San Jose Mission was dedicated to St. Joseph, the spouse of the Holy Virgin, June 11, 1797, by direct order from the Apostolic College at San Fernando. Padre Lasuen founded it, and appointed Padres Isadore Barcenilla and Augustine Morino as priests in control of the Mission. It was the sister to Santa Clara, and situated three miles away, on the foothills of the Coast Range, where the beautiful city of San Jose is now located, and fifty miles south of San Francisco. The region is noted for its immense stretch of fertile and well-watered lands, upon which the flocks and herds could graze and wander in native pastures without limit, summer and winter. These were the resources from which the Missions prospered and amassed their wealth. Here Nature, again, with but little care, yielded bountifully her products to minister to the comfort and luxury of man.

This Mission at an early day led many others in riches and in the influence these bestowed upon it. Hunting in the mountains and trapping on the Sacramento and San Joaquin Rivers were sources of considerable wealth. The great mountains around the open country tempered the climate and promoted health and vigor, while they stirred the soul with their awe-inspiring scenery. Stanislaus, the renegade leader, like Yoscolo of the Santa Clara Mission, was educated here. But he too, like his ingrate associate, turned on the hands that nurtured him, and in 1825, with a band of about one hundred Indians, raided the ranches and drove away hundreds of cattle and horses. The animals were some days afterwards recovered as a result of a battle between the robbers and a small force of twenty men led by Guillermo Castro, who subsequently became a Mexican General, and commanded the Mexican army against General John C. Fremont in his famous bear campaign for the conquest of that part of California. It was a species of guerilla warfare in which Castro excelled by reason of his ability to hide in the mountain recesses beyond the reach of Fremont, who at last turned away to pursue his campaign more effectively in Southern California.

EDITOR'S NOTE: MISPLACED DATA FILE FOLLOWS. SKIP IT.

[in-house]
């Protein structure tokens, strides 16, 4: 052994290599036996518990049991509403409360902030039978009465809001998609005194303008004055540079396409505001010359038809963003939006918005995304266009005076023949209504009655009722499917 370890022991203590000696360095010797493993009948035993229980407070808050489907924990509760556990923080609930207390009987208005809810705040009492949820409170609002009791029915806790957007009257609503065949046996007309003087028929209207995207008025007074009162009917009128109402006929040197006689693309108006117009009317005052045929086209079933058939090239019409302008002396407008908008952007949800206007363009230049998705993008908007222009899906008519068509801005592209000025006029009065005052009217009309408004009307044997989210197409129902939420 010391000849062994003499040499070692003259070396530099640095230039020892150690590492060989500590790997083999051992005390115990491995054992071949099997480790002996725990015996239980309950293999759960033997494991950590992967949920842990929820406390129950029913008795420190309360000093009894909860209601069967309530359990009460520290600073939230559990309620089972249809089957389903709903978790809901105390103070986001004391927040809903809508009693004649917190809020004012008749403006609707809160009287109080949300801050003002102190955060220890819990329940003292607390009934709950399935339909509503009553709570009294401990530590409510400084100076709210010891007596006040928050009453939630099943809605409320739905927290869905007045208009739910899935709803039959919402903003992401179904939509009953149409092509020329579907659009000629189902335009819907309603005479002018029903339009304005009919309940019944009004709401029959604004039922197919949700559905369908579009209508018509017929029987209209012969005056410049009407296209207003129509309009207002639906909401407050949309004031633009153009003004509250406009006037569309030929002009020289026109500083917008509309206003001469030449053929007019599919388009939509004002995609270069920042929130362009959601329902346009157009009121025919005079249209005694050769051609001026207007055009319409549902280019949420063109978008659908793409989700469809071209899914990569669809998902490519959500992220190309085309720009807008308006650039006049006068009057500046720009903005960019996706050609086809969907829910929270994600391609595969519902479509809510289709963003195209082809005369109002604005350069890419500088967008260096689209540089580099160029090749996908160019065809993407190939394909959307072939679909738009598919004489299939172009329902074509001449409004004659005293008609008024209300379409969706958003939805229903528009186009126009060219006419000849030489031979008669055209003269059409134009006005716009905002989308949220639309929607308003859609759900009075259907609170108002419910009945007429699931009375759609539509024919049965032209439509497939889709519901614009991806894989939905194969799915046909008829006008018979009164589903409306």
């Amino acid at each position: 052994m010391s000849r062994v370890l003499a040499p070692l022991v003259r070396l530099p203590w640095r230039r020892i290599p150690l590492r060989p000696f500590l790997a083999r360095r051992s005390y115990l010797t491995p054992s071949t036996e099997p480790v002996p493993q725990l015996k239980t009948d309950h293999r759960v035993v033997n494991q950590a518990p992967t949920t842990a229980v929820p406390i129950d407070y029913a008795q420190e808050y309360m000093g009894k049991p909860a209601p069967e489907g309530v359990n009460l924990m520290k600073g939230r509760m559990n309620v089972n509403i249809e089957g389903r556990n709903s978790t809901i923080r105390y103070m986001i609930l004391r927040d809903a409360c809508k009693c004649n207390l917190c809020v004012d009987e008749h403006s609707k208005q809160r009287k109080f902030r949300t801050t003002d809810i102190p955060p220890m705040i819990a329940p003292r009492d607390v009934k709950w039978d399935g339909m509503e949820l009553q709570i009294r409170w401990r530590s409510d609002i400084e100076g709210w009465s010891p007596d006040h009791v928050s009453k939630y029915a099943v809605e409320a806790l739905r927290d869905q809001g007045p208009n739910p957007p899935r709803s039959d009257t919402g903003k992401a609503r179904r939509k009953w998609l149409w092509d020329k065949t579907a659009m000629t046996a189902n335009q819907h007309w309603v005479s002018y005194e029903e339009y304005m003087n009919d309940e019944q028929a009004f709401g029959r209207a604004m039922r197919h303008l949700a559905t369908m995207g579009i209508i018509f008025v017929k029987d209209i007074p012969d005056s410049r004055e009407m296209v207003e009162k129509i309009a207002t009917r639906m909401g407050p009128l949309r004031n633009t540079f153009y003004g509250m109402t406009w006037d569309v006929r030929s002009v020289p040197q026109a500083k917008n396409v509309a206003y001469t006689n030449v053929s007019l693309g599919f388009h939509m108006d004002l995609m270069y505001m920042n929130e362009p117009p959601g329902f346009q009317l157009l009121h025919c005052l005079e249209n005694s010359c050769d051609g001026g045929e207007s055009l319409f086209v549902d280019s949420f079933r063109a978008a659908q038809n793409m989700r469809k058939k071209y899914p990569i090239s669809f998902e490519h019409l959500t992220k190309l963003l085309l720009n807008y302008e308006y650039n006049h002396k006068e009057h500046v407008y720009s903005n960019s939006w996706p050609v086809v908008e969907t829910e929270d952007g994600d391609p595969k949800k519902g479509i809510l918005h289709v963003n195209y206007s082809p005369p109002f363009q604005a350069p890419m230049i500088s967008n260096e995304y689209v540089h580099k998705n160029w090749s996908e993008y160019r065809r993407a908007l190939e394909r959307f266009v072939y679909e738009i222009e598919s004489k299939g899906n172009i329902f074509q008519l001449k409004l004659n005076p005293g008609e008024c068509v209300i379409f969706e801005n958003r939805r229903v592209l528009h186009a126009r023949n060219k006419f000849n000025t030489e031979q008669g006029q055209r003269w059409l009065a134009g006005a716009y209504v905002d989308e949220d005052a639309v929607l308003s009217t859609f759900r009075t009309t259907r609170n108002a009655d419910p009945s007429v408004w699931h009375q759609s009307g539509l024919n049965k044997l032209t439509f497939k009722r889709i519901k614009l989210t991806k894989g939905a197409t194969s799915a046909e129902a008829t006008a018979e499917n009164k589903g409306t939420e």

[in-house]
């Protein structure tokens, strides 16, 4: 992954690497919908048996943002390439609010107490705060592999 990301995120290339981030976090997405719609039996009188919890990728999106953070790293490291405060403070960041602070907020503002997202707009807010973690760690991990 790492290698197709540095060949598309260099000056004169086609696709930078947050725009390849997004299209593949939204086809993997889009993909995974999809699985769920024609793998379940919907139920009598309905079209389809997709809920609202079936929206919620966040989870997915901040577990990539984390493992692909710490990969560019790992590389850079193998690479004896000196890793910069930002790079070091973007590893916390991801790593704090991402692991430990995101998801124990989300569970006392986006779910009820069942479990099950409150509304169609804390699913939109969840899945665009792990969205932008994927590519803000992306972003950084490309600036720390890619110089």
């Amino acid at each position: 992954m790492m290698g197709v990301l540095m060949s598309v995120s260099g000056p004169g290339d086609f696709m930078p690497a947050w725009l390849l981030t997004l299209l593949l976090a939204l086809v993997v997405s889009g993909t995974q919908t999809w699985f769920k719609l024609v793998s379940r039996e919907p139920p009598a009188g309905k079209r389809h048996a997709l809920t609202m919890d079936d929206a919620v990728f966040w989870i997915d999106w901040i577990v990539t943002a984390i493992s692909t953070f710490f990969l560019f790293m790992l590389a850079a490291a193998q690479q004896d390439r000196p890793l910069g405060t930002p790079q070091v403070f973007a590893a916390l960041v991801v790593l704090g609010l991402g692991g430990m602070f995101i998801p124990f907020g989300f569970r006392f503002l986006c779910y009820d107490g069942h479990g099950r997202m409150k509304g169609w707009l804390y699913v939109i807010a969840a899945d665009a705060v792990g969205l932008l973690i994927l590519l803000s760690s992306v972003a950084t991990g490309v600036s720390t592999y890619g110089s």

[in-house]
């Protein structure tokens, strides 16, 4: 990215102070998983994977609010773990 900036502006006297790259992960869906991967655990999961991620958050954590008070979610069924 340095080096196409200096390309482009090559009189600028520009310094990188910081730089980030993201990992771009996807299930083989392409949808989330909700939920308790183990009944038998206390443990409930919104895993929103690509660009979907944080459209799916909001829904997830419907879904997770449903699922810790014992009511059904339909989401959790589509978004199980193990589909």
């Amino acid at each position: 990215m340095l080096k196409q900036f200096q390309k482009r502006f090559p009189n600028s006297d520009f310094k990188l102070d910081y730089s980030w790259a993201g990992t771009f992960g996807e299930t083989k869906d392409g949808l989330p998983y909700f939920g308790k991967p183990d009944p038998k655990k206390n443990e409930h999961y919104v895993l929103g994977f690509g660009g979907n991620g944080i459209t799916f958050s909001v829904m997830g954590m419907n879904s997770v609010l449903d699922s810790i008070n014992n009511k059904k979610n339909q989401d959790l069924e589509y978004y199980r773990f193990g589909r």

San Jose Mission was originally a small wooden erection, roofed with mats made by, the Indians, of strands of woven grasses stitched together; but about the year 1800 a new building was constructed. These ruins, although the Mission was simple and modest, and in no sense comparable with some others in size, cost, number, or magnificence of structure, have received more attention and been described in more glowing colors by writers and visitors than many another more extensive Mission.

General Vallejo, the Comisionado, took possession of the Mission property in 1834, and found ten thousand head of cattle, four thousand horses, and twelve thousand sheep; there were also about two thousand converted Indians, a most remarkable showing for a small Mission in thirty-seven years of existence.

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